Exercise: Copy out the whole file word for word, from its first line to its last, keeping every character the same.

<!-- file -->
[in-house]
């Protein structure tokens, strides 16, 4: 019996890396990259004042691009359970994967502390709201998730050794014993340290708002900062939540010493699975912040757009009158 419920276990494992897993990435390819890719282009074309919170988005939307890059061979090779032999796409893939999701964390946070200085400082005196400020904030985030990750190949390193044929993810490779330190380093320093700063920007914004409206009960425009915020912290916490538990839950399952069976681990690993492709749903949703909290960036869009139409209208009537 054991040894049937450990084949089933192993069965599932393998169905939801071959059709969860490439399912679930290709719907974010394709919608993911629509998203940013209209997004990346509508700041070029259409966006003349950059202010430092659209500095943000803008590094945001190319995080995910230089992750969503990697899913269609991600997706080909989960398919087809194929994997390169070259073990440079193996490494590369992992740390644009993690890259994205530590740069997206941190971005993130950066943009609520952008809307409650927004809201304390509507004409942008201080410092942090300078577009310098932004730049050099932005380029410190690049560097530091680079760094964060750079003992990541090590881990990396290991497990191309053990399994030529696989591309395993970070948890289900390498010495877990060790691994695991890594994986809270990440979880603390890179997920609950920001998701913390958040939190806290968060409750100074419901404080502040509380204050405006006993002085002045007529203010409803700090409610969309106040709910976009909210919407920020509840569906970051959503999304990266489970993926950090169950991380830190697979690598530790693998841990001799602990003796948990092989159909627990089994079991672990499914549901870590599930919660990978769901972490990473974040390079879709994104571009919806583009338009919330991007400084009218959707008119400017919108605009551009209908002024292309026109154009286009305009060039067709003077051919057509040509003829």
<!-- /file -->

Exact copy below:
[in-house]
């Protein structure tokens, strides 16, 4: 019996890396990259004042691009359970994967502390709201998730050794014993340290708002900062939540010493699975912040757009009158 419920276990494992897993990435390819890719282009074309919170988005939307890059061979090779032999796409893939999701964390946070200085400082005196400020904030985030990750190949390193044929993810490779330190380093320093700063920007914004409206009960425009915020912290916490538990839950399952069976681990690993492709749903949703909290960036869009139409209208009537 054991040894049937450990084949089933192993069965599932393998169905939801071959059709969860490439399912679930290709719907974010394709919608993911629509998203940013209209997004990346509508700041070029259409966006003349950059202010430092659209500095943000803008590094945001190319995080995910230089992750969503990697899913269609991600997706080909989960398919087809194929994997390169070259073990440079193996490494590369992992740390644009993690890259994205530590740069997206941190971005993130950066943009609520952008809307409650927004809201304390509507004409942008201080410092942090300078577009310098932004730049050099932005380029410190690049560097530091680079760094964060750079003992990541090590881990990396290991497990191309053990399994030529696989591309395993970070948890289900390498010495877990060790691994695991890594994986809270990440979880603390890179997920609950920001998701913390958040939190806290968060409750100074419901404080502040509380204050405006006993002085002045007529203010409803700090409610969309106040709910976009909210919407920020509840569906970051959503999304990266489970993926950090169950991380830190697979690598530790693998841990001799602990003796948990092989159909627990089994079991672990499914549901870590599930919660990978769901972490990473974040390079879709994104571009919806583009338009919330991007400084009218959707008119400017919108605009551009209908002024292309026109154009286009305009060039067709003077051919057509040509003829």